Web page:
* The RL78 port of GCC now has support the multiply and divide instructions provided by the G14 cpu, and the divide hardware peripheral provided by the G13 core.

  * GDB now honours the content of the file /proc/PID/coredump_filter on GNU/Linux systems.  This file can be used to specify the types of memory mappings that will be include in a corefile.  For more information, please refer to the manual page of "core(5)".  GDB also has a new command: "set use-coredump-filter on|off".  It allows to set whether GDB will read the content of the /proc/PID/coredump_filter file when generating a corefile.

  * GDB's "info os cpus" command on GNU/Linux can now display information on the cpus/cores on the system.

  * GDB has two new commands: "set serial parity odd|even|none" and "show serial parity".  These allows to set or show parity for the remote serial I/O.

Cheers
  Nick

GNU Toolchain Update, March 2015

Hi Guys,

  There are several things to report this month:

  * GDB 7.9 has been released: http://www.gnu.org/software/gdb/

    GDB 7.9 brings new targets, features and improvements, some of which have been reported here already.  The full list is available on the website, but here are a few that I think you might find interesting:

      * Compilation and injection of source code into the inferior (requires GCC 5.0 or higher built with libcc1.so).

      * Hardware watchpoint support on x86 GNU Hurd.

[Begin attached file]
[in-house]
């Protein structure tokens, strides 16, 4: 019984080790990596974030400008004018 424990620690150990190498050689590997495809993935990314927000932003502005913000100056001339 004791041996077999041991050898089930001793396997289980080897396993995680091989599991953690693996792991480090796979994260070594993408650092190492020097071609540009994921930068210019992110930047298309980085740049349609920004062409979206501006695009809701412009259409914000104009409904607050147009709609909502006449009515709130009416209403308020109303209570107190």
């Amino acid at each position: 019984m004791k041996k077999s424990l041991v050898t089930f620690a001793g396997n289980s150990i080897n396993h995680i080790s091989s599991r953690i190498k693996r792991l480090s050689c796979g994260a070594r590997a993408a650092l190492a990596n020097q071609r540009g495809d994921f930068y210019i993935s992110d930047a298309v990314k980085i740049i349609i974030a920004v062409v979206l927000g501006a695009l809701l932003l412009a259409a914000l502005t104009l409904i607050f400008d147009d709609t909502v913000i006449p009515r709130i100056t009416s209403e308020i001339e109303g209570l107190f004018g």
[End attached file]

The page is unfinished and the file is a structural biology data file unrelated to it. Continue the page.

* New target: MIPS SDE


  * The 2015 GNU Tools Cauldron will be taking place in Prague this year:
  
       http://gcc.gnu.org/wiki/cauldron2015


  * The NEWLIB and CYGWIN projects are now using a joint GIT based repository:

     Read-only:   git clone git://sourceware.org/git/newlib-cygwin.git
     Read/Write:  git clone sourceware.org:/git/newlib-cygwin.git


   * The x86 targets now support pointer bounds checking via the use of the MPX library.  This library uses hardware available on forthcoming Intel processors (and current Intel simulators) to perform the checking, which makes it much faster than software only solutions:

       http://gcc.gnu.org/wiki/Intel%20MPX%20support%20in%20the%20GCC%20compiler

Cheers
  Nick

GNU Toolchain Update, February 2015

Hi Guys,

  There are only a new things to report this month:

  * The GDB code injection project has reached a milestone of being able to compile and insert C code into an execute.  Phase two of the project has just started which aims to be able to compile and insert C++ code.  For more details see:  https://sourceware.org/gdb/wiki/GCCCompileAndExecute#preview

  * The Binutils now have support for the FTDI FT32 architecture.

  * GCC's sanitizer supports a new option: -fsanitize=vptr

    This option enables instrumentation of C++ member function calls, member accesses and some conversions between pointers to base and derived classes, to verify that the referenced object has the correct dynamic type.